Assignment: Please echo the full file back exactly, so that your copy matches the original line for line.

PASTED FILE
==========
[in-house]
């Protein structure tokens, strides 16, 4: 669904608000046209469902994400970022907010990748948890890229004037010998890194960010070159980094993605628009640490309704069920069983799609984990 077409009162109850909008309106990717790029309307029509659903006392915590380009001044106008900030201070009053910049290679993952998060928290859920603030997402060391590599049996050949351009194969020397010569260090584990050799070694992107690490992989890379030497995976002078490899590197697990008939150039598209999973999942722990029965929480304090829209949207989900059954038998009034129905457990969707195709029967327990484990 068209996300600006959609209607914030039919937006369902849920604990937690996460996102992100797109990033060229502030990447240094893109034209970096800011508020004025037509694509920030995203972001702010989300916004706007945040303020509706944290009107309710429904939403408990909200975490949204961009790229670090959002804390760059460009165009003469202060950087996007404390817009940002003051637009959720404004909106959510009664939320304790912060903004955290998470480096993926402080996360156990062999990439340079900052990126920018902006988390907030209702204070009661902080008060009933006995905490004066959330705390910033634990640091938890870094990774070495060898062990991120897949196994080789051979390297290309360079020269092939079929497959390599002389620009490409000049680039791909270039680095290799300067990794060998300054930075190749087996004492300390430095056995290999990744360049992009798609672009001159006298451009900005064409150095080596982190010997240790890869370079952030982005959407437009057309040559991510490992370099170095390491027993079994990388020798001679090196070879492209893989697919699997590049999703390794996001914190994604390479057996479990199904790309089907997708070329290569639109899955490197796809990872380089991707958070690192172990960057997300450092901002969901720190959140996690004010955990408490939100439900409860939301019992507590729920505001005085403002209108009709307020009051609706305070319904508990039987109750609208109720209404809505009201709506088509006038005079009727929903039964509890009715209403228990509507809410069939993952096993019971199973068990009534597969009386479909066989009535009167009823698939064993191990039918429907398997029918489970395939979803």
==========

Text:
[in-house]
């Protein structure tokens, strides 16, 4: 669904608000046209469902994400970022907010990748948890890229004037010998890194960010070159980094993605628009640490309704069920069983799609984990 077409009162109850909008309106990717790029309307029509659903006392915590380009001044106008900030201070009053910049290679993952998060928290859920603030997402060391590599049996050949351009194969020397010569260090584990050799070694992107690490992989890379030497995976002078490899590197697990008939150039598209999973999942722990029965929480304090829209949207989900059954038998009034129905457990969707195709029967327990484990 068209996300600006959609209607914030039919937006369902849920604990937690996460996102992100797109990033060229502030990447240094893109034209970096800011508020004025037509694509920030995203972001702010989300916004706007945040303020509706944290009107309710429904939403408990909200975490949204961009790229670090959002804390760059460009165009003469202060950087996007404390817009940002003051637009959720404004909106959510009664939320304790912060903004955290998470480096993926402080996360156990062999990439340079900052990126920018902006988390907030209702204070009661902080008060009933006995905490004066959330705390910033634990640091938890870094990774070495060898062990991120897949196994080789051979390297290309360079020269092939079929497959390599002389620009490409000049680039791909270039680095290799300067990794060998300054930075190749087996004492300390430095056995290999990744360049992009798609672009001159006298451009900005064409150095080596982190010997240790890869370079952030982005959407437009057309040559991510490992370099170095390491027993079994990388020798001679090196070879492209893989697919699997590049999703390794996001914190994604390479057996479990199904790309089907997708070329290569639109899955490197796809990872380089991707958070690192172990960057997300450092901002969901720190959140996690004010955990408490939100439900409860939301019992507590729920505001005085403002209108009709307020009051609706305070319904508990039987109750609208109720209404809505009201709506088509006038005079009727929903039964509890009715209403228990509507809410069939993952096993019971199973068990009534597969009386479909066989009535009167009823698939064993191990039918429907398997029918489970395939979803």